I presented my profile for a situation that sounded good for me, and I was chosen! Did you hear me? I said, “I WAS CHOSEN!!!!” She chose ME!! Wow, that moment of being chosen…I don’t care who you are (because likely you’ve been through a lot to get to this point), that moment of being told you were chosen feels damn good!
And yet the reality of being chosen to parent another woman’s baby is scary, overwhelming and exciting. It’s a huge responsibility.
A humbling experience.
- A woman chooses (in some cases) to place a baby for adoption
- Another woman, man or couple was chosen to parent
- A child was chosen by the adoptive parent(s)/by God
In grade school, I was often one of the people chosen last on a team. That never feels good. But when it really counted, when I wanted to get chosen the most in my life, I was chosen.
BUT, before I was chosen, many other choices were made – very painful choices, and in some cases, not a “choice” at all. That reality is humbling and sprinkled with sadness.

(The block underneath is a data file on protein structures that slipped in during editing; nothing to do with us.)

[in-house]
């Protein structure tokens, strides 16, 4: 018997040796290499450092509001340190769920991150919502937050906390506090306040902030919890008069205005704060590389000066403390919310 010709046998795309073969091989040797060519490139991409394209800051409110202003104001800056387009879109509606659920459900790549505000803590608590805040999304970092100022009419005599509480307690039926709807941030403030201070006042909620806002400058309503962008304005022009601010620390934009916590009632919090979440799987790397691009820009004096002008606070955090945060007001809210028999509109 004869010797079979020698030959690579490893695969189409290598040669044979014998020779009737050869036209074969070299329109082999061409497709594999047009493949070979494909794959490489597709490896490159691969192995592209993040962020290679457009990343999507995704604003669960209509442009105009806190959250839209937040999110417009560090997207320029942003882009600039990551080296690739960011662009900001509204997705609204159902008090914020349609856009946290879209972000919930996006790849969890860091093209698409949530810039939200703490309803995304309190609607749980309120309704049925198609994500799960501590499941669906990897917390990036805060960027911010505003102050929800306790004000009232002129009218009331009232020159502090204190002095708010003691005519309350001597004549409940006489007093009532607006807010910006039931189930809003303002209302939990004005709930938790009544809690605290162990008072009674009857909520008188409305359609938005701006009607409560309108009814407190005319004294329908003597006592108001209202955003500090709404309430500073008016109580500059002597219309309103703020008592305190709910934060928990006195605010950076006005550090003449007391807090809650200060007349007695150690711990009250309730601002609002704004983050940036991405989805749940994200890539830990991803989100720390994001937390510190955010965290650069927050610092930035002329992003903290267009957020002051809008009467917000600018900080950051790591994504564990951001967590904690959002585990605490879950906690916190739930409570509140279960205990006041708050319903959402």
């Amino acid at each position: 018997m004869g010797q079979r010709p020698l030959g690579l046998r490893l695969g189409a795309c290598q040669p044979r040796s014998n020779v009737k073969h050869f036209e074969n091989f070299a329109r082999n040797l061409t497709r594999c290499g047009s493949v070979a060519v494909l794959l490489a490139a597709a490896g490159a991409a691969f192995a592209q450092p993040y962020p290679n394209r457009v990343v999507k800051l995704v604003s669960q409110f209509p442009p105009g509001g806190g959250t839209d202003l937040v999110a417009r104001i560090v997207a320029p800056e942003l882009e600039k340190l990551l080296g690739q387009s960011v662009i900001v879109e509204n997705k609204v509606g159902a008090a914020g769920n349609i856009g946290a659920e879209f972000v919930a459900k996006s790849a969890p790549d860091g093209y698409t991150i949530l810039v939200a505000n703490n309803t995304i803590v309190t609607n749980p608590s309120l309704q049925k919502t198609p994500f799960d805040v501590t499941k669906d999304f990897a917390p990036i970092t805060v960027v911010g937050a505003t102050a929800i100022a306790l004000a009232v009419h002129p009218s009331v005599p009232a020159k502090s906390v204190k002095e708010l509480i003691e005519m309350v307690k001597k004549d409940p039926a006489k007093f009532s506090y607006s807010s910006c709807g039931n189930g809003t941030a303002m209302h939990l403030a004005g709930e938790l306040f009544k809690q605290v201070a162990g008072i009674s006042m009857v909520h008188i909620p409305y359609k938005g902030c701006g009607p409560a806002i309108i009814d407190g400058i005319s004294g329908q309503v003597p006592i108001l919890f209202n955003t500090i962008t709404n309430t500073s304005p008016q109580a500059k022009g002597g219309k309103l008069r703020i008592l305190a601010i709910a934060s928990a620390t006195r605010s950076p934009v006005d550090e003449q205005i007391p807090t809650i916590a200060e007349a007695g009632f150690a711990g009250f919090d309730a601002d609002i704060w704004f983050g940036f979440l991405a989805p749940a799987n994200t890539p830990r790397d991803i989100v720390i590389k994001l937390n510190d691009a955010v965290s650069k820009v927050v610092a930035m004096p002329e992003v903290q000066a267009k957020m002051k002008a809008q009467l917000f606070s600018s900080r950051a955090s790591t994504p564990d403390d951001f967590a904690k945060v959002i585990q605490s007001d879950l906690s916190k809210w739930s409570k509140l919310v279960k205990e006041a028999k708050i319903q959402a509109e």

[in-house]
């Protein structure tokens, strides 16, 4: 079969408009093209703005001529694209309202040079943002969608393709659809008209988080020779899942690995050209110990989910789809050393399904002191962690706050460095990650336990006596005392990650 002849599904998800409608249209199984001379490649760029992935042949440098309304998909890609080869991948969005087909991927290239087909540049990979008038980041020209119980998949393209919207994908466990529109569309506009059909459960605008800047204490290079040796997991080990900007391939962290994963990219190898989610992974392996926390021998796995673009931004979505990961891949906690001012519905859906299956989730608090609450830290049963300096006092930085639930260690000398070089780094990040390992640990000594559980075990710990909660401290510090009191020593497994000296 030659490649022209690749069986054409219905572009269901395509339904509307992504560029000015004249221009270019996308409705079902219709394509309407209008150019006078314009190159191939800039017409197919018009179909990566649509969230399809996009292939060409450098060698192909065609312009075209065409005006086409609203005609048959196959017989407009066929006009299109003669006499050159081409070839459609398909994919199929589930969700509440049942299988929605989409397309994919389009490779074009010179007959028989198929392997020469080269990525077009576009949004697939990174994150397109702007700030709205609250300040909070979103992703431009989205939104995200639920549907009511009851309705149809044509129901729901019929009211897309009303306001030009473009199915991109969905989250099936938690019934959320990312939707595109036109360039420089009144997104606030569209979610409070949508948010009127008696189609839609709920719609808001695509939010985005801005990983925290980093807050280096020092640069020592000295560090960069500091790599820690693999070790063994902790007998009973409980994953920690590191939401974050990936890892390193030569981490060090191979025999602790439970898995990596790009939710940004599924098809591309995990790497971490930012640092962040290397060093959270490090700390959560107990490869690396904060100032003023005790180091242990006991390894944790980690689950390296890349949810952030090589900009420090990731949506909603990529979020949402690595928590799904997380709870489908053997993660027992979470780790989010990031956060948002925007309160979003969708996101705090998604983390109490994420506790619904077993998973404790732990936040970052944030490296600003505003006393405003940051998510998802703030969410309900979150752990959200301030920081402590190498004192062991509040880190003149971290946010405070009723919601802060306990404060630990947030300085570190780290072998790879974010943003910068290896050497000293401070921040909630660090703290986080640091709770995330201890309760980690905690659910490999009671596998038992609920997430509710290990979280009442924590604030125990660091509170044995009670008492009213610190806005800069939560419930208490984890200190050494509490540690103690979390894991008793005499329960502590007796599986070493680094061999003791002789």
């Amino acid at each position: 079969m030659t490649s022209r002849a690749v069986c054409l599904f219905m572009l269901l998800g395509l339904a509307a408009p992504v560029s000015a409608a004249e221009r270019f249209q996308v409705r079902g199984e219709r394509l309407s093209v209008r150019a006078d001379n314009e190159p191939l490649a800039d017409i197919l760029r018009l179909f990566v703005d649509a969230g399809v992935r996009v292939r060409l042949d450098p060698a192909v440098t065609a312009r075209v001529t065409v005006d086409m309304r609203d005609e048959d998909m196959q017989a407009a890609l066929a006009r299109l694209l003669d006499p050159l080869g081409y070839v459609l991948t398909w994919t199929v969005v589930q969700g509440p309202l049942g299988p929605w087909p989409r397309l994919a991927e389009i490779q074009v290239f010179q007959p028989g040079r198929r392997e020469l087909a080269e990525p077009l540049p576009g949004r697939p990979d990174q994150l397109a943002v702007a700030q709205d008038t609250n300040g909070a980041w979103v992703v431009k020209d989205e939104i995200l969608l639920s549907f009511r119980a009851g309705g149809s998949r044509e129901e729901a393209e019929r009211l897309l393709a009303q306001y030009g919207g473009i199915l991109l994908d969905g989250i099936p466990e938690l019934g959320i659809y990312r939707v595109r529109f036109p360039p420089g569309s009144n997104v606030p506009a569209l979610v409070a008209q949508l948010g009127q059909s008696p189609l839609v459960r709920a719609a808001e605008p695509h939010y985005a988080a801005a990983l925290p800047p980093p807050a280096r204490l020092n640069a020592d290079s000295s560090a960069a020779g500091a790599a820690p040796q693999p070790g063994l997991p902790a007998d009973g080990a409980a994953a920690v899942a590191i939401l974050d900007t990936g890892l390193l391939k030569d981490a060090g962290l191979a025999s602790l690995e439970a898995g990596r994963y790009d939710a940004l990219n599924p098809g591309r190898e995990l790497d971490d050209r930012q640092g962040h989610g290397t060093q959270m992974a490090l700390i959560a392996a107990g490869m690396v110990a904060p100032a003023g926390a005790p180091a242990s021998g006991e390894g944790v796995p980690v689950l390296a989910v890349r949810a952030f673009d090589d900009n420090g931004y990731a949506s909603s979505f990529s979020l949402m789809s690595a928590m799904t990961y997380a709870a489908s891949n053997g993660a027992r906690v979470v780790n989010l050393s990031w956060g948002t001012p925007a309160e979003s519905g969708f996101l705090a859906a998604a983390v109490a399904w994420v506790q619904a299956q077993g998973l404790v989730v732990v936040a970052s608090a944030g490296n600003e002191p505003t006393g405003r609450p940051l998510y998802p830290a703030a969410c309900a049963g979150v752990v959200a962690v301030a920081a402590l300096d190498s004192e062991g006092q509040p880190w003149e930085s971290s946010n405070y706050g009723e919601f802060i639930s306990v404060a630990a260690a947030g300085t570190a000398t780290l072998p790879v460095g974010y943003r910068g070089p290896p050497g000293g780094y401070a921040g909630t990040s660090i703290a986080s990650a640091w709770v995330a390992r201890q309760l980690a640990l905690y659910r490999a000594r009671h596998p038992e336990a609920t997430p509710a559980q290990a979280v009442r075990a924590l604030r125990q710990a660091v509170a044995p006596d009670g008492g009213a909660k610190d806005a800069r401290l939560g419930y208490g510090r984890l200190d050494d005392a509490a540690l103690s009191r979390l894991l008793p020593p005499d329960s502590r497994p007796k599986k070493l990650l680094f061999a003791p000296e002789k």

Most of us could never imagine the idea of terminating our parental rights and surrendering a baby to someone else. This idea is no easier for a birth mother, in most cases, and yet she finds herself in a position of needing to do so.
Then there’s the “chosen child.” Chosen at times directly by the adoptive parent, or some might say, “chosen by God,” if that’s what you believe. This may be part of the child’s story, told by his/her adoptive parent…that they were “chosen.”
However, while I was researching this subject, I learned that many adoptees are not so fond of this term, as they don’t think they were “chosen” at all, but rather fell into their parent(s) lap. And that their parent(s) may have only chosen adoption after not being able to conceive on their own. So, were they “chosen?”
And did the child “choose” adoption? No! The term “chosen” can be degrading to an adoptee, and may be conceived as being “unchosen” first.
So, while being “chosen” was one of the happiest days of my life (aside from the birth of my son), it came with a certain heaviness that I will carry around with me and share with my son. I will always have the utmost respect for my son’s birthmother and choose the words of his story carefully and with awareness. Hopefully, we all have this perspective because that’s adoption!
Until next time,